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From Stephen Connolly <stephen.alan.conno...@gmail.com>
Subject Re: Non-released Dependencies
Date Fri, 25 Jul 2014 14:34:32 GMT
I think the key bit here is that releases of Apache projects must have an
associated source release and have been voted on by the PMC making the
release.

If the project you depend on is an independent project, you need to
remember that their -SNAPSHOT build is *not* a release. Therefore you need
it to become a release to include it.

You therefore have three choices:

1. Fork the code into your project and do a big-bang release... a rude
option but once it's in your project your PMC can vote to release it.

2. Join the dependent project and help them get to a release

3. Find somebody outside the ASF (or at a minimum not wearing an ASF hat)
and get them to fork the code you want and release that. Then you can
depend on the non-ASF fork of the ASF project... again a rude option, but
perhaps less so than #1

I vote you go for #2. It plays best with community which is what we are
here to foster


On 25 July 2014 15:26, Greg Stein <gstein@gmail.com> wrote:

> [adding dev@community, as I believe this should go there...]
>
> On Fri, Jul 25, 2014 at 6:06 AM, Vincent Hennebert <vhennebert@gmail.com>
> wrote:
> >...
>
> > Hi,
> >
> > there's an undergoing debate in the XML Graphics project about doing
> > a release that has a dependency on a snapshot version of another
> > (Apache, for that matter) project.
> >
>
> The fact that it is an Apache project is *key* for my commentary below.
> Don't take my words for external projects, please :-P
>
>
> >
> > I know there's a policy at Apache to not release a project that has
> > non-released dependencies. The problem is, I don't know how I know
> > that... I cannot seem to be able to find any official documentation that
> > explicitly states it.
> >
>
> That's why you can't find it... I don't recall any such "policy" (over the
> past 15+ years I've been around) ... it just isn't a good idea. That's all.
>
>
> >
> > The following link: http://www.apache.org/dev/release.html#what is
> > apparently not convincing enough. I'm answered that this concerns our
> > own project but that it's fine to do an official release containing
> > a snapshot binary.
> >
>
> Well. You need to produce a full set of sources. No binaries. Those sources
> might be by-reference, but you definitely can't release a binary within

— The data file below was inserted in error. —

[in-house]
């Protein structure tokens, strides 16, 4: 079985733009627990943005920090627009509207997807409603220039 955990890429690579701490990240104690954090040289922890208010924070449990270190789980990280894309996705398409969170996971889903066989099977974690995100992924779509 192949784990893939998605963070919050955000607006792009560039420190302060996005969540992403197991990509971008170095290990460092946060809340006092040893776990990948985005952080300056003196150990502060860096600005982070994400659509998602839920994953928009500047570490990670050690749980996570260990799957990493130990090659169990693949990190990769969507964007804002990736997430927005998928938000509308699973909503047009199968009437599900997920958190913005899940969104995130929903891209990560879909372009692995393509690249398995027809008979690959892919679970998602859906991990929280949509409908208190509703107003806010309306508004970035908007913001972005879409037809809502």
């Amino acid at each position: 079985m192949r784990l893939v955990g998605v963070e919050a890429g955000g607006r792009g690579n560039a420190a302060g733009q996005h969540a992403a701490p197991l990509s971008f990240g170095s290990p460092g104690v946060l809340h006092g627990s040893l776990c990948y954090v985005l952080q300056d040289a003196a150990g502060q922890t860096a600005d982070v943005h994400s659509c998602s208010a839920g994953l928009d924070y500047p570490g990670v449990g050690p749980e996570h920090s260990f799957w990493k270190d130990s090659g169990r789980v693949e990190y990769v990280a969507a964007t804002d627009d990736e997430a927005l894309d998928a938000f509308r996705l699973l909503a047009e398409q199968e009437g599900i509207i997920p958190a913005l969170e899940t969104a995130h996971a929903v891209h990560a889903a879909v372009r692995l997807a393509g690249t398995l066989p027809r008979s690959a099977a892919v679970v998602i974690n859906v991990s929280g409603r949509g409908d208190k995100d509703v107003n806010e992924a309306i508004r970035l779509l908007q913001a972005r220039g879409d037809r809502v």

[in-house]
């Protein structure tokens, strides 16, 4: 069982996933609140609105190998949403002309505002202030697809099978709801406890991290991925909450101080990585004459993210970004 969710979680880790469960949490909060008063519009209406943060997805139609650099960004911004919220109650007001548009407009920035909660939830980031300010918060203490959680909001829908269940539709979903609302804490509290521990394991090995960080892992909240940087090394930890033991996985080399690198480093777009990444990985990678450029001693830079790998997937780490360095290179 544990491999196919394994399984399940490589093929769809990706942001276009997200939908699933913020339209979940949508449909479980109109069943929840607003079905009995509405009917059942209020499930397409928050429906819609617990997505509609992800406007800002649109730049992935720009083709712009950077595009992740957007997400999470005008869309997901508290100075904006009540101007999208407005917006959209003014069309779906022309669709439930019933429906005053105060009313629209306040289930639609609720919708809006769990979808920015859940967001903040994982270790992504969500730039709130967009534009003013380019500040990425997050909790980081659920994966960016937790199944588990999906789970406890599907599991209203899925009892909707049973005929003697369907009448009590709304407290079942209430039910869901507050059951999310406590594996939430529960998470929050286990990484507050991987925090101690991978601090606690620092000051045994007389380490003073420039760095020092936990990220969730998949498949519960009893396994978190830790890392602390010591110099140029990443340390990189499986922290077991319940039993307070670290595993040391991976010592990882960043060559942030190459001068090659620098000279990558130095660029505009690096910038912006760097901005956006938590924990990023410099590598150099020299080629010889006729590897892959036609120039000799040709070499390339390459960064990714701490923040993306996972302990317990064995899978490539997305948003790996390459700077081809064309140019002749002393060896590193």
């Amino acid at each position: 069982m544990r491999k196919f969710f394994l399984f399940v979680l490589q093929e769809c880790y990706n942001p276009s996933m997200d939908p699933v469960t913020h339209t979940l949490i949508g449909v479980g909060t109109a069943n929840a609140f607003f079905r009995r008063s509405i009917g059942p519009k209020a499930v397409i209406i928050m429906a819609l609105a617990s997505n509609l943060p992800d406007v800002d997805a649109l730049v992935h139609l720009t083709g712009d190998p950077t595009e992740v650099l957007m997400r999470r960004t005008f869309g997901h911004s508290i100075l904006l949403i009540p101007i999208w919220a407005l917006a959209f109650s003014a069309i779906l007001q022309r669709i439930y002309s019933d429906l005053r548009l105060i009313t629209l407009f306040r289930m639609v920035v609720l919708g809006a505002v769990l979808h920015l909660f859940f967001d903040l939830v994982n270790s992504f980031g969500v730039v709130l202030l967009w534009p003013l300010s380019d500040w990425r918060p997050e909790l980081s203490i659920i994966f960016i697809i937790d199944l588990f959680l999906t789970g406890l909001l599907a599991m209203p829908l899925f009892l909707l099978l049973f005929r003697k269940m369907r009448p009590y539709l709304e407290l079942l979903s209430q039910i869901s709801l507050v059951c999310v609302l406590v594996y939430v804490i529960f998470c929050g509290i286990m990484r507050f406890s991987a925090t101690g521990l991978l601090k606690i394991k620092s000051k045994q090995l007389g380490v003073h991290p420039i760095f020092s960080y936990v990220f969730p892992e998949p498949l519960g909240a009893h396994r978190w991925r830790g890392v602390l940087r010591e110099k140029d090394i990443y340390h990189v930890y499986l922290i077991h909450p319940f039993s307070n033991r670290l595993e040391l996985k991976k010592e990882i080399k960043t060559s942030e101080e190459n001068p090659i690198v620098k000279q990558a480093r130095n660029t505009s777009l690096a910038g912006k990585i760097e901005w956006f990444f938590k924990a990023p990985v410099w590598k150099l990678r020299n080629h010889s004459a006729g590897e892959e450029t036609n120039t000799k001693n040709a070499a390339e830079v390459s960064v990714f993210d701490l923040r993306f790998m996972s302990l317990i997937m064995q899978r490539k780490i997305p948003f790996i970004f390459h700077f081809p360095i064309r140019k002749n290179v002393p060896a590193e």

> your source distribution.
>
> Even if that other Apache project had a release you're happy with, there
> would be a source release available for it.
>
>
> >
> > Saying that every binary artefact has to be backed by source code and
> > that, in the case of a snapshot, we have to point to some Subversion
> > revision number, is apparently not convincing enough either. Despite the
> > obvious dependency nightmare that that would cause to users (and, in
> > particular, Maven users and Linux distributions).
> >
>
> Pause. This is not negotiable. You *must* have a source release. If you do
> that through a signed tarball, or through a git tag, or a Subversion
> revision number ... all of these identify a *specific* set of source code.
> That satisfies the need.
>
> You raise some concerns about nightmares... sure. Telling users "you must
> get r123 of /some/path, for $LIBRARY" is not exactly friendly. BUT: it
> satisfies all release requirements. It will specify the exact dependency.
> Good to go.
>
>
>
> >
> > Does anybody have any official reference to point at, that I may have
> > missed? More convincing arguments, legal reasons (should I forward to
> > legal-discuss@)?
>
>
> Much of this kind of stuff is "institutional knowledge" because having to
> write down "rules" and "procedures" just sucks. It is such a rare event,
> that it is best to leave it for the particular situation.
>
> There are no legal ramifications, if you're talking about a sibling Apache
> project.
>
> Now... you *should not* do any sort of release of a sibling. That will
> screw over that community. (version skew, unsupported bits, issue tracking,
> blah blah)
>
> I believe you have two options: fork their code into your project, and do
> some appropriate subpackage renaming to clarify it is distinct. Or,
> ideally, you join *their* community and help them cut a release, and then
> base your code on that.
>
> Cheers,
> -g
>

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